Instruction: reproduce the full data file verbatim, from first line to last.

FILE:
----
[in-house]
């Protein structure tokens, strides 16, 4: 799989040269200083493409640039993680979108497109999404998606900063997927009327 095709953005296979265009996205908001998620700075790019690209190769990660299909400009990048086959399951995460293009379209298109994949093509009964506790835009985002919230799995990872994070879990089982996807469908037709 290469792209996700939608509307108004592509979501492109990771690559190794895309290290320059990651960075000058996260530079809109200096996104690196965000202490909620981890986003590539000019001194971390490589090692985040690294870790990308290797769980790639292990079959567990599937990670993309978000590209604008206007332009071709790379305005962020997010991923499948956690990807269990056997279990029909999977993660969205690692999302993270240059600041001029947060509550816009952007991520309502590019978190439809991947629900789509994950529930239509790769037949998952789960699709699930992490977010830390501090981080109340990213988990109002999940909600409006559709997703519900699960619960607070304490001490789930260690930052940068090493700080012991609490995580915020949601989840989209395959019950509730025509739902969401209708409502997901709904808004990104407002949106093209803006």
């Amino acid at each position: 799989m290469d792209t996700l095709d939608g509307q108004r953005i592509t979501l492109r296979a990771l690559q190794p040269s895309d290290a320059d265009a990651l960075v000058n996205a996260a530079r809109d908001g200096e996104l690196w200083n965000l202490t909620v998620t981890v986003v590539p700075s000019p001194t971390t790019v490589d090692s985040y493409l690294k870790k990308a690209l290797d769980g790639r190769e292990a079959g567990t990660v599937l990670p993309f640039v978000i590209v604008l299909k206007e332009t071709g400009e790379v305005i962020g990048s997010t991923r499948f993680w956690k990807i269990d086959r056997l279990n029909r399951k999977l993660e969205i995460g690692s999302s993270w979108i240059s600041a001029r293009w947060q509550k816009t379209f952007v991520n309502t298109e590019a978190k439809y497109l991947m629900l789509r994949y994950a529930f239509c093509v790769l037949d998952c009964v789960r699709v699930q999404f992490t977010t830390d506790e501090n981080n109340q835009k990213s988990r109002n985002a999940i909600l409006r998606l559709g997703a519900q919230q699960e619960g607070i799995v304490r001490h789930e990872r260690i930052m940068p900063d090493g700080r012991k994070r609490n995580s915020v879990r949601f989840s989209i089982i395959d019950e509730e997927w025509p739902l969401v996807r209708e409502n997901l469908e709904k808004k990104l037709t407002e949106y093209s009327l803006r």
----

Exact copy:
[in-house]
């Protein structure tokens, strides 16, 4: 799989040269200083493409640039993680979108497109999404998606900063997927009327 095709953005296979265009996205908001998620700075790019690209190769990660299909400009990048086959399951995460293009379209298109994949093509009964506790835009985002919230799995990872994070879990089982996807469908037709 290469792209996700939608509307108004592509979501492109990771690559190794895309290290320059990651960075000058996260530079809109200096996104690196965000202490909620981890986003590539000019001194971390490589090692985040690294870790990308290797769980790639292990079959567990599937990670993309978000590209604008206007332009071709790379305005962020997010991923499948956690990807269990056997279990029909999977993660969205690692999302993270240059600041001029947060509550816009952007991520309502590019978190439809991947629900789509994950529930239509790769037949998952789960699709699930992490977010830390501090981080109340990213988990109002999940909600409006559709997703519900699960619960607070304490001490789930260690930052940068090493700080012991609490995580915020949601989840989209395959019950509730025509739902969401209708409502997901709904808004990104407002949106093209803006």
């Amino acid at each position: 799989m290469d792209t996700l095709d939608g509307q108004r953005i592509t979501l492109r296979a990771l690559q190794p040269s895309d290290a320059d265009a990651l960075v000058n996205a996260a530079r809109d908001g200096e996104l690196w200083n965000l202490t909620v998620t981890v986003v590539p700075s000019p001194t971390t790019v490589d090692s985040y493409l690294k870790k990308a690209l290797d769980g790639r190769e292990a079959g567990t990660v599937l990670p993309f640039v978000i590209v604008l299909k206007e332009t071709g400009e790379v305005i962020g990048s997010t991923r499948f993680w956690k990807i269990d086959r056997l279990n029909r399951k999977l993660e969205i995460g690692s999302s993270w979108i240059s600041a001029r293009w947060q509550k816009t379209f952007v991520n309502t298109e590019a978190k439809y497109l991947m629900l789509r994949y994950a529930f239509c093509v790769l037949d998952c009964v789960r699709v699930q999404f992490t977010t830390d506790e501090n981080n109340q835009k990213s988990r109002n985002a999940i909600l409006r998606l559709g997703a519900q919230q699960e619960g607070i799995v304490r001490h789930e990872r260690i930052m940068p900063d090493g700080r012991k994070r609490n995580s915020v879990r949601f989840s989209i089982i395959d019950e509730e997927w025509p739902l969401v996807r209708e409502n997901l469908e709904k808004k990104l037709t407002e949106y093209s009327l803006r």